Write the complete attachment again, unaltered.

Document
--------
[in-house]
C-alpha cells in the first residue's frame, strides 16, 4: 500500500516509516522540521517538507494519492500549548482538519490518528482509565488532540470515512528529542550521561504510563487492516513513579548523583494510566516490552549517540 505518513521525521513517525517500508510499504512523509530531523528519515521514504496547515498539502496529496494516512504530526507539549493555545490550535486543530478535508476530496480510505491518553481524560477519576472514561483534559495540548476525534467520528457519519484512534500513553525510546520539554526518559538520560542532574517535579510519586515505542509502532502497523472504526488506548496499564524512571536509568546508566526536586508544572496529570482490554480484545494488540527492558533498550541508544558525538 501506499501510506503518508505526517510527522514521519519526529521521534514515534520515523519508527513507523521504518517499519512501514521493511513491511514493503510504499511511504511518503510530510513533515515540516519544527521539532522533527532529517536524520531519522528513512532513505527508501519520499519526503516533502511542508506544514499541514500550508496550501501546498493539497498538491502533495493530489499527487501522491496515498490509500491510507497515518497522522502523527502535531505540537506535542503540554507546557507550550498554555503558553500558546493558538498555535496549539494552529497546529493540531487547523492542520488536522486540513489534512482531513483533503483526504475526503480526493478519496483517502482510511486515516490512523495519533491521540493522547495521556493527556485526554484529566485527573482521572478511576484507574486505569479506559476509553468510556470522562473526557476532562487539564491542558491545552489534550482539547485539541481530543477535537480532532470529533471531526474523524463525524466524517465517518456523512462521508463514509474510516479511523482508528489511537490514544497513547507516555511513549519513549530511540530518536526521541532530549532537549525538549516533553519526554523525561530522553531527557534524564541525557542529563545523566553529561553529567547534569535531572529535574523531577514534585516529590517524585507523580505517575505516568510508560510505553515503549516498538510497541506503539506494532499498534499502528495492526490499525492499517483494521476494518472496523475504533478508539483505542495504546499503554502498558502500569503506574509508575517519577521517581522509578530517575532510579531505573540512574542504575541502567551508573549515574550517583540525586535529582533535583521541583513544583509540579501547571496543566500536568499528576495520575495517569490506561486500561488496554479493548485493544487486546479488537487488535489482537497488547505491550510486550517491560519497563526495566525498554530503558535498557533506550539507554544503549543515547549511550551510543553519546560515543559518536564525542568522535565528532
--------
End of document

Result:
[in-house]
C-alpha cells in the first residue's frame, strides 16, 4: 500500500516509516522540521517538507494519492500549548482538519490518528482509565488532540470515512528529542550521561504510563487492516513513579548523583494510566516490552549517540 505518513521525521513517525517500508510499504512523509530531523528519515521514504496547515498539502496529496494516512504530526507539549493555545490550535486543530478535508476530496480510505491518553481524560477519576472514561483534559495540548476525534467520528457519519484512534500513553525510546520539554526518559538520560542532574517535579510519586515505542509502532502497523472504526488506548496499564524512571536509568546508566526536586508544572496529570482490554480484545494488540527492558533498550541508544558525538 501506499501510506503518508505526517510527522514521519519526529521521534514515534520515523519508527513507523521504518517499519512501514521493511513491511514493503510504499511511504511518503510530510513533515515540516519544527521539532522533527532529517536524520531519522528513512532513505527508501519520499519526503516533502511542508506544514499541514500550508496550501501546498493539497498538491502533495493530489499527487501522491496515498490509500491510507497515518497522522502523527502535531505540537506535542503540554507546557507550550498554555503558553500558546493558538498555535496549539494552529497546529493540531487547523492542520488536522486540513489534512482531513483533503483526504475526503480526493478519496483517502482510511486515516490512523495519533491521540493522547495521556493527556485526554484529566485527573482521572478511576484507574486505569479506559476509553468510556470522562473526557476532562487539564491542558491545552489534550482539547485539541481530543477535537480532532470529533471531526474523524463525524466524517465517518456523512462521508463514509474510516479511523482508528489511537490514544497513547507516555511513549519513549530511540530518536526521541532530549532537549525538549516533553519526554523525561530522553531527557534524564541525557542529563545523566553529561553529567547534569535531572529535574523531577514534585516529590517524585507523580505517575505516568510508560510505553515503549516498538510497541506503539506494532499498534499502528495492526490499525492499517483494521476494518472496523475504533478508539483505542495504546499503554502498558502500569503506574509508575517519577521517581522509578530517575532510579531505573540512574542504575541502567551508573549515574550517583540525586535529582533535583521541583513544583509540579501547571496543566500536568499528576495520575495517569490506561486500561488496554479493548485493544487486546479488537487488535489482537497488547505491550510486550517491560519497563526495566525498554530503558535498557533506550539507554544503549543515547549511550551510543553519546560515543559518536564525542568522535565528532